Friday, February 17, 2012


After a long morning of bus travel, our host, Paul, met us in Ubeda to drive the remaining distance to our next destination. Cazorla greeted us with a clear day that offered enchanting views of mountains and endless olive orchards, and we were immediately excited at the prospect of exploring our incredible new surroundings. Moments later, we arrived at Paul's house to discover that we would be living in a luxurious, castle-view room right at doorstep of the town's historic center, and the gateway to the mountains. Paul assured us that if the weather held up it would not be long before we were spending the majority of our days hiking, and a few days later he made good on his promise, as we made a day long trek up steep ravines and across broad plateaus, which afforded us sightings of exotic (for us) wildlife at seemingly every turn. On our very first hike we saw the most well known inhabitant of Cazorla's mountains, the ibex, and moments later with a view of Cinco Esquinas (the older of Cazorla's two castles) it became very clear that we were in an extremely unique place.

Hiking would turn out to be a consistent venture on clear days, and in the three weeks at Paul's we managed to go on some of the most memorable hikes of our lives, which included amazing forays along pristine mountain streams, tempting caves, and even the mighty Guadalquivir. We also managed to see every species of large mammal in the park, including Roe deer, Red deer, Fallow deer, European mouflon, Spanish ibex, and most importantly for Roy, wild boar!

When we weren't hiking, we were doing our best to turn Paul's home into the ideal guesthouse, as he intended to begin renting half of the property out once the spring season came around (bringing with it a flood of tourists). Our tasks were varied, ranging from interior design to finishing work on light fixtures, wall hangings, and curtains. Roy took on the task of turning an old built-in wall cabinet into a display alcove, while Catherine began painting from some of the photographs Paul had taken in his extensive travels around the globe. We also decided to do a series of paintings of the local wildlife to cover some more wall space with a bit of relevant information for future guests. Our evenings were often spent cooking delicious meals or drinking beers and eating delicious tapas at the local meson.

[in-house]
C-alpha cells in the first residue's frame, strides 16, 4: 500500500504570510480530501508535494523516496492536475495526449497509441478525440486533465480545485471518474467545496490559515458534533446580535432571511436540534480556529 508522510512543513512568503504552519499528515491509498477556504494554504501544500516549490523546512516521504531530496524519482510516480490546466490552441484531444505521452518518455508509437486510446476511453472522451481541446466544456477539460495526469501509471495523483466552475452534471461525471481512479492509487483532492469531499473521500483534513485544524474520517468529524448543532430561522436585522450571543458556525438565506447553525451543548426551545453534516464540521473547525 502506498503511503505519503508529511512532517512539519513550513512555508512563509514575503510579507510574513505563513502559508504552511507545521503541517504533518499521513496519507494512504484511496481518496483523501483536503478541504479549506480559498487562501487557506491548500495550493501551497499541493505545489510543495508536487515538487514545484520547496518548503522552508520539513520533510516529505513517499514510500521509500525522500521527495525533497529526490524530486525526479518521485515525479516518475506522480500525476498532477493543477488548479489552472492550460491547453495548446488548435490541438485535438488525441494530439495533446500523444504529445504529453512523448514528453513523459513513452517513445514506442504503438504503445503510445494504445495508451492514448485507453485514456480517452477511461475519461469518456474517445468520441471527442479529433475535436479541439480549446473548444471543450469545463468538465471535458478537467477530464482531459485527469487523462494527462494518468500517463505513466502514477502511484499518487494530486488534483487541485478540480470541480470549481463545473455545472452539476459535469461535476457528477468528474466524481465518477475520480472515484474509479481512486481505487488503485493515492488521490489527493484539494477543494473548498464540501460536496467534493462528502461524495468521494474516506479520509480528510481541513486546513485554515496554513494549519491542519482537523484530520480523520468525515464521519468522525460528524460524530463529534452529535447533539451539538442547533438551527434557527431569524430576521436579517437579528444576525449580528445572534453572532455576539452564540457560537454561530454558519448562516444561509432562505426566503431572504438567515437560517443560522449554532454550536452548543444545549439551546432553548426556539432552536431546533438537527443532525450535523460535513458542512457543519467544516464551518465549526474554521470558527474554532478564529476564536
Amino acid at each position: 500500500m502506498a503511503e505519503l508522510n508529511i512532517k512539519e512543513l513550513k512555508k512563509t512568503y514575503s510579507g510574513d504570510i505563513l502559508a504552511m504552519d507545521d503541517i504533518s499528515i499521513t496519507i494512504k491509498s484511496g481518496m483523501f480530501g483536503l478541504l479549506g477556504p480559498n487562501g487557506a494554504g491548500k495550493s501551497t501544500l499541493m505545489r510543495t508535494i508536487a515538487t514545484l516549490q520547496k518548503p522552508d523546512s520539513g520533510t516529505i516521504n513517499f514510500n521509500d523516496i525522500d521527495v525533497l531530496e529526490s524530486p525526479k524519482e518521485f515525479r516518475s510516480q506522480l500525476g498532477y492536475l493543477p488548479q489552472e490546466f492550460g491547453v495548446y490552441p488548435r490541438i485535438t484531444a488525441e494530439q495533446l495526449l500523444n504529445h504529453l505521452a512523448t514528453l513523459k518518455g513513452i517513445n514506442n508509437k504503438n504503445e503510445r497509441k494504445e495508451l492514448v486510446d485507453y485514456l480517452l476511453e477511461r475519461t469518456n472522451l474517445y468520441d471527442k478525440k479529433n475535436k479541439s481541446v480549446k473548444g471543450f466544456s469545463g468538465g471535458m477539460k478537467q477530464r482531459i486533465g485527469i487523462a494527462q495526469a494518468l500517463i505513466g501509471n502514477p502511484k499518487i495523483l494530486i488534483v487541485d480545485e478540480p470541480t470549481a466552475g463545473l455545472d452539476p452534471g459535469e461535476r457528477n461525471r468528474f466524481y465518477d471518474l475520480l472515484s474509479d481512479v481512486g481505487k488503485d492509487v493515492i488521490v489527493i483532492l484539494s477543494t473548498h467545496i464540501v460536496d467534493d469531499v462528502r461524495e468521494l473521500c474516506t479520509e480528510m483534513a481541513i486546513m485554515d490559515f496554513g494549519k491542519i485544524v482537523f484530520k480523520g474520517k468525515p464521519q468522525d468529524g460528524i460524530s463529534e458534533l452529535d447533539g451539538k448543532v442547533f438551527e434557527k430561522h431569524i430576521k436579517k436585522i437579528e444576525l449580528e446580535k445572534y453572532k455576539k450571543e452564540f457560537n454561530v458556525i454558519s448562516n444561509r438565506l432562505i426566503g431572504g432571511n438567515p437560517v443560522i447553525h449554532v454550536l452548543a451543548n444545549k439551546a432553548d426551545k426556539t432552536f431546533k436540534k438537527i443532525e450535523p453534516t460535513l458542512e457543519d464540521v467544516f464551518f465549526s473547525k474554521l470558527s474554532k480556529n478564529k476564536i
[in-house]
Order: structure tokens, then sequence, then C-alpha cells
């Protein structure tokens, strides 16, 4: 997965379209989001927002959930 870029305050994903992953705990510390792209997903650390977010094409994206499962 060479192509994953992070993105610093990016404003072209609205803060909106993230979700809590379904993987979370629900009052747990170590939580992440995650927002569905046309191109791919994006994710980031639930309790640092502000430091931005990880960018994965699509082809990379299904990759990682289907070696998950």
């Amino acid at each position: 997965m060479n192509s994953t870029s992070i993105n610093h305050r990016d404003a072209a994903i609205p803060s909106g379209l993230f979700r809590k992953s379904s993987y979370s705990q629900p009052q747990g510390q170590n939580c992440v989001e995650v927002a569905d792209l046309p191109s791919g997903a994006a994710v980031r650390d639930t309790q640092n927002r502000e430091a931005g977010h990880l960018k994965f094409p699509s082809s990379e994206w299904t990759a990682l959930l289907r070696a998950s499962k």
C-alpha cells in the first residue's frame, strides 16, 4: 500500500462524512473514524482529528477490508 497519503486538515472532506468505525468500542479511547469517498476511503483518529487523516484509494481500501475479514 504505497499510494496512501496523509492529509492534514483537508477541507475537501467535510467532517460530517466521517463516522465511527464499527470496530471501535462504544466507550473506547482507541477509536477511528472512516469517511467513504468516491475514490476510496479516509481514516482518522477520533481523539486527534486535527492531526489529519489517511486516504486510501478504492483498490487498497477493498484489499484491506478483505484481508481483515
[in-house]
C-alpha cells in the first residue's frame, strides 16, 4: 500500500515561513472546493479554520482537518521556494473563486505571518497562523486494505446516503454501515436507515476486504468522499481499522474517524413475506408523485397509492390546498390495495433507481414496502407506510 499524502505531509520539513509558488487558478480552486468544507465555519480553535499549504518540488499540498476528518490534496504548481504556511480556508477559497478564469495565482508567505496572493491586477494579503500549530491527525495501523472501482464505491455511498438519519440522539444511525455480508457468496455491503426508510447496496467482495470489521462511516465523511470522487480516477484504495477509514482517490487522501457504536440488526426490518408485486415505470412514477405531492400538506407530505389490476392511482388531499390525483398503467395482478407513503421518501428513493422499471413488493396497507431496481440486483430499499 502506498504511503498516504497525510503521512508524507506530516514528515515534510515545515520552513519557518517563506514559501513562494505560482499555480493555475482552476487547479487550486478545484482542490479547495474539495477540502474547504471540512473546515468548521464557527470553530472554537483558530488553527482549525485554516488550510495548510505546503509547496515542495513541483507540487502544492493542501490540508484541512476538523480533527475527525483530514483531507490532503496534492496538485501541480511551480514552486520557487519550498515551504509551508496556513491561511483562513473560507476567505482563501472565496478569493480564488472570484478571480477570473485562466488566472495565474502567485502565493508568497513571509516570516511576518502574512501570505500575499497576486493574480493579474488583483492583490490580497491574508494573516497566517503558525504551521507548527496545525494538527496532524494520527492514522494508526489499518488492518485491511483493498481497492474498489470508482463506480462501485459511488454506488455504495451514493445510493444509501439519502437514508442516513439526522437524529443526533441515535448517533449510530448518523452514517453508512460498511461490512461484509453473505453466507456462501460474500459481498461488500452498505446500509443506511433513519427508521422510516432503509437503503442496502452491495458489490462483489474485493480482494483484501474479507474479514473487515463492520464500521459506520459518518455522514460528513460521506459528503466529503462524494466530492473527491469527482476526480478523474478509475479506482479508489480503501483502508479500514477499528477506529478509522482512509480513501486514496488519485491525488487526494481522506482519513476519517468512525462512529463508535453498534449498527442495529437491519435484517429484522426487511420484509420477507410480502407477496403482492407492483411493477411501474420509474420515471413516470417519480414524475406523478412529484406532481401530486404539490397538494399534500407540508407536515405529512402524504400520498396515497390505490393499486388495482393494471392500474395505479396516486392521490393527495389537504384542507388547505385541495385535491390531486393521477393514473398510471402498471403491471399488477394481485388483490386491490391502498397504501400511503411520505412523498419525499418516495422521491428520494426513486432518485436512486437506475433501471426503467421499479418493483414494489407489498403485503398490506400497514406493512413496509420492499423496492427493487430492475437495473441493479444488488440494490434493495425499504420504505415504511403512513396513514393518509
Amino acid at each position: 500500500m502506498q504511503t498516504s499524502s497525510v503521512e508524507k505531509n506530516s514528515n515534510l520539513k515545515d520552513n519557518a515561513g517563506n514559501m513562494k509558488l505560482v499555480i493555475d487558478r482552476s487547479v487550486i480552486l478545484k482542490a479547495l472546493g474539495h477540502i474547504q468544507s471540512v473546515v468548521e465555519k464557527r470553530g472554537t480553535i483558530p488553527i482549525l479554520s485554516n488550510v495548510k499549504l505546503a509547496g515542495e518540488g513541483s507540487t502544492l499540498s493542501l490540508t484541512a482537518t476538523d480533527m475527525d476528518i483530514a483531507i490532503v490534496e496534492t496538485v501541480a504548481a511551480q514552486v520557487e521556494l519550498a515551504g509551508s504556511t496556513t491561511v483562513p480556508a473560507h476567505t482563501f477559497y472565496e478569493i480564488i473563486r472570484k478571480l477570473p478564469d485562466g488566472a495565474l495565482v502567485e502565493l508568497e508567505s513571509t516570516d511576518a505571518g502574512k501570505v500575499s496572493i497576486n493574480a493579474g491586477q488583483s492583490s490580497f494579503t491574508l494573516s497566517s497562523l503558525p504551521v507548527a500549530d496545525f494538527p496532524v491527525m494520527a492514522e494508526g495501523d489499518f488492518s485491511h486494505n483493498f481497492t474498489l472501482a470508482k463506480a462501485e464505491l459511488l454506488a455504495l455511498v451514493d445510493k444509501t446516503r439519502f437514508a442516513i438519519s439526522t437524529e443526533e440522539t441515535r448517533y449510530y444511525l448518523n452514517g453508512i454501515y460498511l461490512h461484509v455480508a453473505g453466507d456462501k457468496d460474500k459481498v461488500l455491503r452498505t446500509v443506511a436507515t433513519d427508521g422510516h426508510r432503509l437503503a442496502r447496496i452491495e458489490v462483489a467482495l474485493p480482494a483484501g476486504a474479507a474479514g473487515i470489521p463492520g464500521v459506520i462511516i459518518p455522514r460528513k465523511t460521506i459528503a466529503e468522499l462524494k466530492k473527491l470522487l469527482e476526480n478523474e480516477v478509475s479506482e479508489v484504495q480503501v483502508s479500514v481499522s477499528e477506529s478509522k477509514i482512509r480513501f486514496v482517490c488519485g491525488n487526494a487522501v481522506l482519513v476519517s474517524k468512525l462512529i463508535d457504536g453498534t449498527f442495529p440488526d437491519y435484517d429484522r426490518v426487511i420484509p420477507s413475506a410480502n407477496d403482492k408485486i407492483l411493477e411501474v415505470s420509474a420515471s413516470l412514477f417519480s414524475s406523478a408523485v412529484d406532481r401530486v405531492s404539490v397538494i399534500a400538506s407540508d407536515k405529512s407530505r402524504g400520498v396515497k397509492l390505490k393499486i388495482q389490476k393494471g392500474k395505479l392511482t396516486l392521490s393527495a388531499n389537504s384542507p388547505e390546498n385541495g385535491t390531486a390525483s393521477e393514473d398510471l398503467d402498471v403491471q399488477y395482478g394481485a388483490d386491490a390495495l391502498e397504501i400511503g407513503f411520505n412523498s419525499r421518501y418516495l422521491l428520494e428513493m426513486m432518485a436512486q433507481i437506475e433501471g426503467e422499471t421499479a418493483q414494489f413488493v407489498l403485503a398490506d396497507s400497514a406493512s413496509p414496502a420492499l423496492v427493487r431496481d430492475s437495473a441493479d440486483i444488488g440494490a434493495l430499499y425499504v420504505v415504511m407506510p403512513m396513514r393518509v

Our three week stay at Paul's seemed to go by at lighting-speed, but we still managed to form a strong friendship with Paul, as well as our fellow workawayers in Lauris and Natasha (who came a week before our departure), and a great respect for his generosity and hospitality in hosting us. As we rushed to board the train departing from Ubeda, we waved quick farewells to him and the girls, hurriedly shouting out intentions to see each other again in the not too distant future.

No comments:

Post a Comment